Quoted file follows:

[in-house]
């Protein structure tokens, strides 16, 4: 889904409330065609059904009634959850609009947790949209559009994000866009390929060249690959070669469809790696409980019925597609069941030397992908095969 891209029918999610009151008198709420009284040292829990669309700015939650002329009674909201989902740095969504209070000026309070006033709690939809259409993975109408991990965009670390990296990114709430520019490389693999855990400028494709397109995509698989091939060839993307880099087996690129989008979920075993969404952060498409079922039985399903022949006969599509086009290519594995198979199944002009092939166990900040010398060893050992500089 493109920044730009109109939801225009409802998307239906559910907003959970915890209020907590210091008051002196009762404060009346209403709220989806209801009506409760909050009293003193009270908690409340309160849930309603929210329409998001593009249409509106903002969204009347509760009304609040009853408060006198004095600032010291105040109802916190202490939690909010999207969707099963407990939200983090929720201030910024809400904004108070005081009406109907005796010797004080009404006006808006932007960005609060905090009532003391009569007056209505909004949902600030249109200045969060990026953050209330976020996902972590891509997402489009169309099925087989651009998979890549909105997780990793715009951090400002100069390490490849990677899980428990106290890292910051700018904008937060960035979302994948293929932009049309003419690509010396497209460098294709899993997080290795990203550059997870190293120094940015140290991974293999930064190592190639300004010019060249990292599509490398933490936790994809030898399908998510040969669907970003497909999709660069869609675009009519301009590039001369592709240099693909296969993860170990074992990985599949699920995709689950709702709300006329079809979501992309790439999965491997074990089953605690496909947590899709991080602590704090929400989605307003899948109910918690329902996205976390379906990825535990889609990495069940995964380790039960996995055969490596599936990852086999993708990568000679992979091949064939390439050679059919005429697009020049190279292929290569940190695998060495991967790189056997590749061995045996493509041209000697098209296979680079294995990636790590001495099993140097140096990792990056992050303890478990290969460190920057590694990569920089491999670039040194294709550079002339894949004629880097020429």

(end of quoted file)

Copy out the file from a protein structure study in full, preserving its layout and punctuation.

[in-house]
């Protein structure tokens, strides 16, 4: 889904409330065609059904009634959850609009947790949209559009994000866009390929060249690959070669469809790696409980019925597609069941030397992908095969 891209029918999610009151008198709420009284040292829990669309700015939650002329009674909201989902740095969504209070000026309070006033709690939809259409993975109408991990965009670390990296990114709430520019490389693999855990400028494709397109995509698989091939060839993307880099087996690129989008979920075993969404952060498409079922039985399903022949006969599509086009290519594995198979199944002009092939166990900040010398060893050992500089 493109920044730009109109939801225009409802998307239906559910907003959970915890209020907590210091008051002196009762404060009346209403709220989806209801009506409760909050009293003193009270908690409340309160849930309603929210329409998001593009249409509106903002969204009347509760009304609040009853408060006198004095600032010291105040109802916190202490939690909010999207969707099963407990939200983090929720201030910024809400904004108070005081009406109907005796010797004080009404006006808006932007960005609060905090009532003391009569007056209505909004949902600030249109200045969060990026953050209330976020996902972590891509997402489009169309099925087989651009998979890549909105997780990793715009951090400002100069390490490849990677899980428990106290890292910051700018904008937060960035979302994948293929932009049309003419690509010396497209460098294709899993997080290795990203550059997870190293120094940015140290991974293999930064190592190639300004010019060249990292599509490398933490936790994809030898399908998510040969669907970003497909999709660069869609675009009519301009590039001369592709240099693909296969993860170990074992990985599949699920995709689950709702709300006329079809979501992309790439999965491997074990089953605690496909947590899709991080602590704090929400989605307003899948109910918690329902996205976390379906990825535990889609990495069940995964380790039960996995055969490596599936990852086999993708990568000679992979091949064939390439050679059919005429697009020049190279292929290569940190695998060495991967790189056997590749061995045996493509041209000697098209296979680079294995990636790590001495099993140097140096990792990056992050303890478990290969460190920057590694990569920089491999670039040194294709550079002339894949004629880097020429």